for a form, or also might be used for a report.

--

Ken Snell
<MS ACCESS MVP>

"Terry Kreft" <te*********@mps.co.uk> wrote in message
news:tq********************@karoo.co.uk...
This is bad practice, if you know the type of the argument your procedure expects then you should declare the argument as that type, not as a
variant
which is what this declaration is doing.

--
Terry Kreft
MVP Microsoft Access
"Grumpy Old Man" <ke*********@AwayWithYerCrap.com> wrote in message
news:Xn************************@10.15.188.42...
"Ken Snell" <kt***********@ncoomcastt.renaetl> wrote:

> Public Function MyFunction(frmObject)
> MyFunction = frmObject.Name
> End Function
>
>
> Call it this way:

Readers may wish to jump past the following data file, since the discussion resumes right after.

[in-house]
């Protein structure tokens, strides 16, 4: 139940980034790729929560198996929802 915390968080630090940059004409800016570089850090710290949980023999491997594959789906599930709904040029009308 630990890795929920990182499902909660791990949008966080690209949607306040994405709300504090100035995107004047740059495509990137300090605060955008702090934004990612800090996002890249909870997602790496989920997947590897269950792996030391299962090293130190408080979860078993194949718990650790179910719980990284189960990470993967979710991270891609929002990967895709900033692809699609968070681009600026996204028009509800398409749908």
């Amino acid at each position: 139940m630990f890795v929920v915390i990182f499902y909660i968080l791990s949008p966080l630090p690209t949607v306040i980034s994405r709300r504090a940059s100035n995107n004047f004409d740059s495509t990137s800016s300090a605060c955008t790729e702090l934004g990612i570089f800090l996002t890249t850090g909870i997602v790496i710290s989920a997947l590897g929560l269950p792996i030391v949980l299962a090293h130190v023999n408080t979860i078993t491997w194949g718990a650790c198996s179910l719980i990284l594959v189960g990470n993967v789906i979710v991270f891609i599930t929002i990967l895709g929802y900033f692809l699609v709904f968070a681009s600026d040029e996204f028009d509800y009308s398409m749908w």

> MyName = MyFunction(Me)

That's it, many thanks indeed Ken. Thanks also to all other respondees.

Keith.
www.keithwilby.com



Nov 13 '05 #12
"Terry Kreft" <te*********@mps.co.uk> wrote:
Good point, but then I would at least go for As Object.


Terry,

I've used "As Form" and everything works fine. Would "As Object" be a
better option?

Regards,
Keith.
Nov 13 '05 #13
Not if it is just Forms you are passing, Ken was making the point that by
declaring the argument as a variant (which is the implicit data type if no
explicit declaration is made) he was leaving open the option to pass a
Report as well.

My point was that in that case declaring the argument as Object would be a
tighter declaration than as Variant.

If your procedure now works stick with it.

--
Terry Kreft
MVP Microsoft Access
"Grumpy Old Man" <ke*********@AwayWithYerCrap.com> wrote in message
news:Xn************************@10.15.188.42...
"Terry Kreft" <te*********@mps.co.uk> wrote:
Good point, but then I would at least go for As Object.


Terry,

I've used "As Form" and everything works fine. Would "As Object" be a
better option?

Regards,
Keith.

Nov 13 '05 #14
"Terry Kreft" <te*********@mps.co.uk> wrote: